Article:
Best Sign for the Future: Increased demand for hybrids from nuns and sheriffs. In Missouri, with the help of organizer Jill Miller, the sisters of St. Joseph of Carondelet have purchased five Priuses and plan to purchase an additional 50 hybrid vehicles in the coming years. In Florida, partly due to the efforts of Club organizer Darden Rice, county sheriffs in Martin, Lee, Marion, Broward, and Polk counties purchased 25 hybrid vehicles for parking enforcement and other duties.

Campaign goals for 2003: Continue to work to curb global warming and broaden focus to developing a comprehensive national energy strategy built around improving automobile fuel economy and dramatically expanding energy efficiency and renewable energy.

If I had 10 seconds of TV air time, I would say: "Energy efficiency has added more energy capacity to the U.S. economy over the past 30 years than all fossil fuel, nuclear, and renewable energy resources combined."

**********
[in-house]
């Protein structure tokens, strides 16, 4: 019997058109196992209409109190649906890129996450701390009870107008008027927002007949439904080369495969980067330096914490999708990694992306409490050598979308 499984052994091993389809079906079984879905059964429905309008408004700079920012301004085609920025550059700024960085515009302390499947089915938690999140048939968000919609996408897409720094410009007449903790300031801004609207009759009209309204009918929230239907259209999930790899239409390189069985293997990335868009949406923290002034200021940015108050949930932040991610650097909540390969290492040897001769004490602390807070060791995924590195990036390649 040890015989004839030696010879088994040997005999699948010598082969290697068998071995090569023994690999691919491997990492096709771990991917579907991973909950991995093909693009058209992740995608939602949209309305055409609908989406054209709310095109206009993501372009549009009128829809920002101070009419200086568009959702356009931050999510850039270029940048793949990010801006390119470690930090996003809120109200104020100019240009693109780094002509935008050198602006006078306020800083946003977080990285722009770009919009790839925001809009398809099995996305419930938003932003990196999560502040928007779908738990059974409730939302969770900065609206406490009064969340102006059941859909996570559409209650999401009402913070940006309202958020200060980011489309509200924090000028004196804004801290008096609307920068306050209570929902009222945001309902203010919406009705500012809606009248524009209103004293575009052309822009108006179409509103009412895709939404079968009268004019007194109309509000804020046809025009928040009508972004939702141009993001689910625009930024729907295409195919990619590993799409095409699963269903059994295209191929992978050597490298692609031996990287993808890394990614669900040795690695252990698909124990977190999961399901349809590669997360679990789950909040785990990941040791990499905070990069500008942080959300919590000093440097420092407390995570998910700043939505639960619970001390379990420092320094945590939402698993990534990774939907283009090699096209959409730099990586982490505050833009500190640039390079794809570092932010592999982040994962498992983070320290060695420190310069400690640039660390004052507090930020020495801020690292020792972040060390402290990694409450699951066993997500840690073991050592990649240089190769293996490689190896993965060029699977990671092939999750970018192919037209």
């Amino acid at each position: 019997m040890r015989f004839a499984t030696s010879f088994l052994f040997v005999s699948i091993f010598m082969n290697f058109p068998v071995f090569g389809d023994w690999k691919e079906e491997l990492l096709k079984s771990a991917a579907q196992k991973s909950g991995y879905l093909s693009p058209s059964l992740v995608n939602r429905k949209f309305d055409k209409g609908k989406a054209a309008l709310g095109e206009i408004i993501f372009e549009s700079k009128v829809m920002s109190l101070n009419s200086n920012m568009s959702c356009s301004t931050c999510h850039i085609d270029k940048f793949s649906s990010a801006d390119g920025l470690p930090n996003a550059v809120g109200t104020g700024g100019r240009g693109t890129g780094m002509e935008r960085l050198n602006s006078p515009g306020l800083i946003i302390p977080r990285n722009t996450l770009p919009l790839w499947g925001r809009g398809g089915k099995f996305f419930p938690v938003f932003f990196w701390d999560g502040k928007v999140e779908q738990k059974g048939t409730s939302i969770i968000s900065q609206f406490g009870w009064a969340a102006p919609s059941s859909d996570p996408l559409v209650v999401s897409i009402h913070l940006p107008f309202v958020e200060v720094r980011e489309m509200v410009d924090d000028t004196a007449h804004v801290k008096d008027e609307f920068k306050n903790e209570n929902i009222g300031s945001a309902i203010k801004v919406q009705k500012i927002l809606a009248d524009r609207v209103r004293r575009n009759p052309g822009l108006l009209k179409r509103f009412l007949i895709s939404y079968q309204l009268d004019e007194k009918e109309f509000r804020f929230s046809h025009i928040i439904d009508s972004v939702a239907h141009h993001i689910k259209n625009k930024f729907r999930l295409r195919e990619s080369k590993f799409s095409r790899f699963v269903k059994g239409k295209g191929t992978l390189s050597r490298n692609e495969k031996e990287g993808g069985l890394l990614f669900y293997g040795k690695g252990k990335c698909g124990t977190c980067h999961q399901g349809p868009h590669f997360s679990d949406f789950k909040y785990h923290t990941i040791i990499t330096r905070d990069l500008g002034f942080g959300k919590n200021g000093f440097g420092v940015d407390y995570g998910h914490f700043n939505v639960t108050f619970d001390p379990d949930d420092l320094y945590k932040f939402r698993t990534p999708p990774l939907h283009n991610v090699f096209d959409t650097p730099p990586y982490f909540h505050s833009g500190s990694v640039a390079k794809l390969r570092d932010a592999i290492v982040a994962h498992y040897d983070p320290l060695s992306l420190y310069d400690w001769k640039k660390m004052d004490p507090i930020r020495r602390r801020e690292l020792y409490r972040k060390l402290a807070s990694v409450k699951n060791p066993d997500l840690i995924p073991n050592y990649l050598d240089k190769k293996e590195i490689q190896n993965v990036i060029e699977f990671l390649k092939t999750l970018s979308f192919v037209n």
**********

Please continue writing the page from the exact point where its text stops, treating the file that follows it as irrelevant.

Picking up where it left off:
-Ned Ford, ohio volunteer

Wildlands Protected in Maine, Nevada, Colorado, California; Arctic Spared

Wildlands Campaign Committee: Mark Pearson (chair), Scott Anaya, Bill Arthur, Len Broberg, Alan Carlton, Clayton Daughenbaugh, Carole Haas, Barbara Lange, Mark Lawler, Dexter Perkins, Melinda Pierce

2002 Highlights: Alaska: 54 senators voted against drilling in Arctic Refuge.
Nevada: Gained protection for 452,000 acres of wilderness.
Maine: Key link in 100-Mile Wilderness campaign acquired next to Baxter State Park.
Utah: Activist groups in 25 states working to protect wild Utah.
California: 56,000 acres of wilderness added to areas near Big Sur.
Colorado: Protected James Peak.

If I had one wish: "A sane energy policy that saves America's greatest wildlife sanctuaries like the Arctic Refuge coastal plain and Montana's Rocky Mountain Front from the ravages of oil and gas development, and places our country on the path of renewable energy."
-Dexter perkins, north dakota volunteer

Best Sign for the Future: "We're working together with other groups and forming effective coalitions."
-Marge Sill, Nevada volunteer